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Samantha Smith, 13, Author of Letter to Soviet Leader, Killed in Airplane Crash

August 27, 1985|BURT A. FOLKART | Times Staff Writer

Samantha Smith, a normally reticent sixth-grader whose letter to then-Soviet President Yuri V. Andropov made her a private missionary for world peace, died with her father in the crash of a commuter plane in Maine, her mother said Monday.

Six others on the Bar Harbor Airlines flight from Boston to Augusta and Auburn, Me., also were killed. The plane crashed Sunday night in a rainstorm, but federal investigators said Monday afternoon that it could take months to determine the cause.

Samantha's mother, Jane Smith, visited the crash site near the Auburn-Lewiston Municipal Airport and told the Associated Press that the plane was "just a pile of ashes."

Her husband, an English professor at the University of Maine, and her 13-year-old daughter were returning from a two-week stay in England where the girl had been filming a new weekly TV show "Lime Street." In it she played the daughter of an insurance investigator, played by Robert Wagner. The program had been scheduled to debut on ABC next month.

Wagner 'Devastated'

Wagner issued a statement from London saying that, "She touched the world, and she touched us too. We are quite simply devastated."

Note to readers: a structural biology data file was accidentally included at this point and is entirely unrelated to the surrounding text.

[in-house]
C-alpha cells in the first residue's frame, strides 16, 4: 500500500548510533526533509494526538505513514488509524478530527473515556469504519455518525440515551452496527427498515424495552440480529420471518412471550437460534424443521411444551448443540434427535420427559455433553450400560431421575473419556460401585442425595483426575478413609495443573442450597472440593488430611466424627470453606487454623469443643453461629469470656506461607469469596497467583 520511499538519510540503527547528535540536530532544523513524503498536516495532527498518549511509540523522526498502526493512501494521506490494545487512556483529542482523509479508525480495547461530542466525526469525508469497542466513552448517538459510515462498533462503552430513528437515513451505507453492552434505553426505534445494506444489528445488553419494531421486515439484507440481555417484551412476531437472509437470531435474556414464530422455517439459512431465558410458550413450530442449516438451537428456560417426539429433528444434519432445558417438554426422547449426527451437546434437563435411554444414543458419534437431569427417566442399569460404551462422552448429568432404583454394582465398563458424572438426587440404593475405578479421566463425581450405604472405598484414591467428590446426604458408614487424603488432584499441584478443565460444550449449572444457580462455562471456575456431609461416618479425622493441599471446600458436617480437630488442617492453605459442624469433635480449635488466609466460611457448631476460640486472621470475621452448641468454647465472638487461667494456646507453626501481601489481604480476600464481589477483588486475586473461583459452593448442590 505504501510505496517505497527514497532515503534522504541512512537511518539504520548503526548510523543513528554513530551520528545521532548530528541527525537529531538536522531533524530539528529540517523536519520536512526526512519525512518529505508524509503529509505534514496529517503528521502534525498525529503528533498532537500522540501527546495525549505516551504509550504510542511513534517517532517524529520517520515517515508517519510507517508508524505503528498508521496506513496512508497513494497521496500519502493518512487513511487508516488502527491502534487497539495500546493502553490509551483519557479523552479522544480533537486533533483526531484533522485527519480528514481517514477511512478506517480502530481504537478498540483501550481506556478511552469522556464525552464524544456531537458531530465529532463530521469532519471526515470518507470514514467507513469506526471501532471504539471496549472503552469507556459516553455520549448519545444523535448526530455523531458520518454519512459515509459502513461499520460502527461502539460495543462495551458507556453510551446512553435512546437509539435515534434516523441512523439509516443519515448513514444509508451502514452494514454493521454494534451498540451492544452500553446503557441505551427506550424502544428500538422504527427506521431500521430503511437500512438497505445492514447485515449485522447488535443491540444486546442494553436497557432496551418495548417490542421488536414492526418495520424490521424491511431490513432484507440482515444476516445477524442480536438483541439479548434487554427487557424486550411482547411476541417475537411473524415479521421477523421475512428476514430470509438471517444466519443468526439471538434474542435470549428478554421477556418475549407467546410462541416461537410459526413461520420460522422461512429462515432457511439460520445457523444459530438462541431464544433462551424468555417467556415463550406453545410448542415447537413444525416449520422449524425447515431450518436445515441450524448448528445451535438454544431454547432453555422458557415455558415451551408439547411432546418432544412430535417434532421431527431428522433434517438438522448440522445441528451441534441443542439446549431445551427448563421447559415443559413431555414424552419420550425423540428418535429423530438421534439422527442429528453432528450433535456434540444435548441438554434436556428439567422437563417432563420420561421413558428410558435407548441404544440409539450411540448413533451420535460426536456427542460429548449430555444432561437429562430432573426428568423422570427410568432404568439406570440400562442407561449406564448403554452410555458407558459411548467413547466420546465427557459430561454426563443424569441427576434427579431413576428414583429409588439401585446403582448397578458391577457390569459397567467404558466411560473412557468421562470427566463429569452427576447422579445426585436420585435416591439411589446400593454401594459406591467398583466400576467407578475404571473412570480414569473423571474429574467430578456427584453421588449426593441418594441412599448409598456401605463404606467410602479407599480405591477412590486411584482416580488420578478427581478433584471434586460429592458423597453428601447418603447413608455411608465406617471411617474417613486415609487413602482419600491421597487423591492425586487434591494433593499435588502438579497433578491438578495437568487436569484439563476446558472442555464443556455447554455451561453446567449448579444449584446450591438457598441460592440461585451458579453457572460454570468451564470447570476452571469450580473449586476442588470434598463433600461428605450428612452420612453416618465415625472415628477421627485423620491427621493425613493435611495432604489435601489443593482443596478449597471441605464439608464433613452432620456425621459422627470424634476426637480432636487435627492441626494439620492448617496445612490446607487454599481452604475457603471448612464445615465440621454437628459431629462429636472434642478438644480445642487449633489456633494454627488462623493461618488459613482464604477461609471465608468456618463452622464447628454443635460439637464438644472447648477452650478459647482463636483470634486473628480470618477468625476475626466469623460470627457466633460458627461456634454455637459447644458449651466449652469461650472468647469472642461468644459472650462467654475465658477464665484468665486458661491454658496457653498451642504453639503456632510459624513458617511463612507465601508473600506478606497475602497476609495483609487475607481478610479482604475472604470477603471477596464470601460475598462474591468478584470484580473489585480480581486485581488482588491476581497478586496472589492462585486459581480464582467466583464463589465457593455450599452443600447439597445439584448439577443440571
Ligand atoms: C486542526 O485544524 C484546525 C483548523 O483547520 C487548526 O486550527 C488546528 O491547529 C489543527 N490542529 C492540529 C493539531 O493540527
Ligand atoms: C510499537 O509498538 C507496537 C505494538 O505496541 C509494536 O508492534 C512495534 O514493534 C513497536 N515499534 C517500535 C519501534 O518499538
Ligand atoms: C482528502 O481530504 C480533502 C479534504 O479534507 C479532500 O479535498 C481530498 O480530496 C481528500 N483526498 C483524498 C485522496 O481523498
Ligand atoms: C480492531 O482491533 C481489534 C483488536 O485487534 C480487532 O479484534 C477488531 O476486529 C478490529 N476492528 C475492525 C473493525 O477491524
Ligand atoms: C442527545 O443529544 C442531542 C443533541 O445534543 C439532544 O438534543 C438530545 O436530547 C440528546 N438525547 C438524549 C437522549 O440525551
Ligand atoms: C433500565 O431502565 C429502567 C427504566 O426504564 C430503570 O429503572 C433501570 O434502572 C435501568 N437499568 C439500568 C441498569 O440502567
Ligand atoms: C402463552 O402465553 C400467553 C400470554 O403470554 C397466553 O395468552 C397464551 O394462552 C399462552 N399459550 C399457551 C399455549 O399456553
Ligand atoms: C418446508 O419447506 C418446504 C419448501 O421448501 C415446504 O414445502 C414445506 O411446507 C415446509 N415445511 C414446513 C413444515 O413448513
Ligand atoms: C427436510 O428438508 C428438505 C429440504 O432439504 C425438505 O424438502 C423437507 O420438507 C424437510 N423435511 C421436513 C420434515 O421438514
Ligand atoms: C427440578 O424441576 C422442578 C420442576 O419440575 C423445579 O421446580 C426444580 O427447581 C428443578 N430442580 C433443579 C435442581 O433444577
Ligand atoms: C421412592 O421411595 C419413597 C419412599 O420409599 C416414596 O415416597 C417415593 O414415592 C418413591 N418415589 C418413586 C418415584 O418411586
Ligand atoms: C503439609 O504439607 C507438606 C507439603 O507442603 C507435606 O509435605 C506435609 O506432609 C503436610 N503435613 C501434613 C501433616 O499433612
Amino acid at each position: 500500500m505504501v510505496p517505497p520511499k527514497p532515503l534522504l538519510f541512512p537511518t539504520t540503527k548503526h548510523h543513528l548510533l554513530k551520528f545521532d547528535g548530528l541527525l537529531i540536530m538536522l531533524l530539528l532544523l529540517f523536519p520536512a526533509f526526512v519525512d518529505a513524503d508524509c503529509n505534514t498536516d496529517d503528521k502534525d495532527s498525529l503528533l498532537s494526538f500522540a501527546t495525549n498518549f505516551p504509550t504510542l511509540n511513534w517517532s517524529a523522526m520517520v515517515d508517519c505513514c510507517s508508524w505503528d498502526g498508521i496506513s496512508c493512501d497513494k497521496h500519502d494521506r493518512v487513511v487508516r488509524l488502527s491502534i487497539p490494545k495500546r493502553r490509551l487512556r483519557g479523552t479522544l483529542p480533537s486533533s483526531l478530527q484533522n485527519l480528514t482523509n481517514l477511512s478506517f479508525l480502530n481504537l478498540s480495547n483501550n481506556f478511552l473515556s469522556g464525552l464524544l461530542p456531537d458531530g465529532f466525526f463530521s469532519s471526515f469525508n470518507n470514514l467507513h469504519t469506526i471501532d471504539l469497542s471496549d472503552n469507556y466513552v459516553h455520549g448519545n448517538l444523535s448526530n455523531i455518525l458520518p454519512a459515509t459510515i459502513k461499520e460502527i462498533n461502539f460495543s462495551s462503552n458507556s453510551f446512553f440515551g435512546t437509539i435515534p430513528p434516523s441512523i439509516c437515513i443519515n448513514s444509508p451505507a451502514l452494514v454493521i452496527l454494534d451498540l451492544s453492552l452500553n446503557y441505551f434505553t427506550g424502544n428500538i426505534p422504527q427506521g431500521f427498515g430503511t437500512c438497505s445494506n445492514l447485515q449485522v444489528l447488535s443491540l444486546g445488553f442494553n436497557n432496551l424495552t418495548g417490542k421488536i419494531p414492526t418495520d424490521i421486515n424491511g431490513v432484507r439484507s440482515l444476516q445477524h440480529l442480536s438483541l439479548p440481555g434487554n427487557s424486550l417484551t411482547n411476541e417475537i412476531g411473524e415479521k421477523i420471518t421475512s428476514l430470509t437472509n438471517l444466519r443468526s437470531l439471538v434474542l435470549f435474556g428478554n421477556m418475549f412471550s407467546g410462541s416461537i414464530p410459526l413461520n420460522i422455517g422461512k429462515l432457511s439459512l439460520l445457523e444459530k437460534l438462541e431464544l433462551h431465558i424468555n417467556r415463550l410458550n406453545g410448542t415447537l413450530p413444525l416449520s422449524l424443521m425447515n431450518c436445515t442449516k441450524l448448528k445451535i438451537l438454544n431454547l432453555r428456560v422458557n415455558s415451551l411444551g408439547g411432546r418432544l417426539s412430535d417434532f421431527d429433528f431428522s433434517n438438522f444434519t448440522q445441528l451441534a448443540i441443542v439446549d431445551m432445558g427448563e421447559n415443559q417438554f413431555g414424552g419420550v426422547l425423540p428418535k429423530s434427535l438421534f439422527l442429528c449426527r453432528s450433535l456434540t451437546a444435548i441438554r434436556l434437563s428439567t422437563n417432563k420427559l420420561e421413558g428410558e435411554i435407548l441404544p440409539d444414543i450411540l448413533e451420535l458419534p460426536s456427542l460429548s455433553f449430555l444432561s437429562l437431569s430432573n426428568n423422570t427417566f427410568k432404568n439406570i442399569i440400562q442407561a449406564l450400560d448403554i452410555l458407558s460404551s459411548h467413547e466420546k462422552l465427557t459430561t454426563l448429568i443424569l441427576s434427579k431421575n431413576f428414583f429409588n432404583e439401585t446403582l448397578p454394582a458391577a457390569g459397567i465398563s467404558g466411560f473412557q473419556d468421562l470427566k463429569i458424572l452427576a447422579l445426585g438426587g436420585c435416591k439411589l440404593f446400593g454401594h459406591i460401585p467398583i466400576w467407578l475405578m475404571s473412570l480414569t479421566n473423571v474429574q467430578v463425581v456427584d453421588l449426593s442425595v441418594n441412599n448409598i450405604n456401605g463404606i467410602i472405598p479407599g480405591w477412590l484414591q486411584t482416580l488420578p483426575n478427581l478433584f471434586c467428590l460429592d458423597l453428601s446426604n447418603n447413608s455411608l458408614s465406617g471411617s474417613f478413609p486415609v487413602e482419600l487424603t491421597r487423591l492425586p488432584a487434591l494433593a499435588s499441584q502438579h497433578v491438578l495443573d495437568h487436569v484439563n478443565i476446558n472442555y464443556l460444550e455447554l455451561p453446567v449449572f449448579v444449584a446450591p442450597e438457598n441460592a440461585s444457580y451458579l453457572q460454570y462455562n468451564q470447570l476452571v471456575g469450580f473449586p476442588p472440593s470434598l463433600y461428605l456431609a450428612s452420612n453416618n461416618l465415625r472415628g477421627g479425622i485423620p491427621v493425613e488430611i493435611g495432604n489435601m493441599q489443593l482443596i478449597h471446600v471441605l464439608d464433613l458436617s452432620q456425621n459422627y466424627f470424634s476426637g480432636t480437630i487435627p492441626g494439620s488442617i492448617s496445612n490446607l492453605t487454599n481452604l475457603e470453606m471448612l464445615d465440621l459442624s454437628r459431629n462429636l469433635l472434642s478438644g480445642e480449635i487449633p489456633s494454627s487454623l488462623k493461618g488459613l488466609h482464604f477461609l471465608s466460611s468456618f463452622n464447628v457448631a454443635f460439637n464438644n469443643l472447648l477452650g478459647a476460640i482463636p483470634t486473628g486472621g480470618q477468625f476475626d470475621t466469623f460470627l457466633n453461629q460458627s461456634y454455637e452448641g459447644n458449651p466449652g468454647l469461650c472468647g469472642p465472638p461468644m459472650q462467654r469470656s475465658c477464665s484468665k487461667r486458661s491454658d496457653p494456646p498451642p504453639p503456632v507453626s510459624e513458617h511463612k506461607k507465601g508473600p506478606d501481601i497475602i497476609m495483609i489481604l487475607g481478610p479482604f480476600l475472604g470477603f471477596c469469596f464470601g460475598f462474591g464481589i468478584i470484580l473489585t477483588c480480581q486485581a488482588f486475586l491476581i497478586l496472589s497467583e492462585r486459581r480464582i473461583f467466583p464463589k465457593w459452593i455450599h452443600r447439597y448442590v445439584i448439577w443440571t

Two years ago, Samantha wrote Andropov, then the newly elected Soviet leader, expressing her concern for world peace. In her letter she asked Andropov: "Why do you want to conquer the whole world, or at least our country?"

Andropov denied her contention and invited the girl and her parents to come to the Soviet Union so they could learn more of his country. Although she never met personally with her newfound pen pal, she was taken on a tour of the Soviet Union normally reserved for high-ranking diplomats. Soviet television abandoned its usual diet of interviews with factory workers and gave her prime-time coverage.

The family needed 16 additional suitcases just to bring home her gifts.

On her return to the United States, the normally shy and reserved girl became an overnight celebrity, appearing on talk shows, addressing children's symposiums in Japan and writing a book about her experiences. She was offered the TV role in February.

Amazed by Reaction

No one was more amazed over the clamor that her letter had generated than Samantha herself.

"I never thought it would result in all this," she said a year after her trip. "I just hope it's done some good for our country."

"Samantha couldn't accept man's inhumanity to man," her mother said Monday in a statement. "She stood fast in the belief that peace can be achieved and maintained by mankind."

Samantha's death was mourned in her hometown of Manchester, about 25 miles north of the crash site, and in Augusta, the state capital.

Gov. Joseph E. Brennan said that "all of America has lost a very special girl. . . . Samantha was an inspiration not only to the young, like herself, but to all of us."

And in Moscow a Soviet commentator said simply: "She lived a short life, but she managed to do much."

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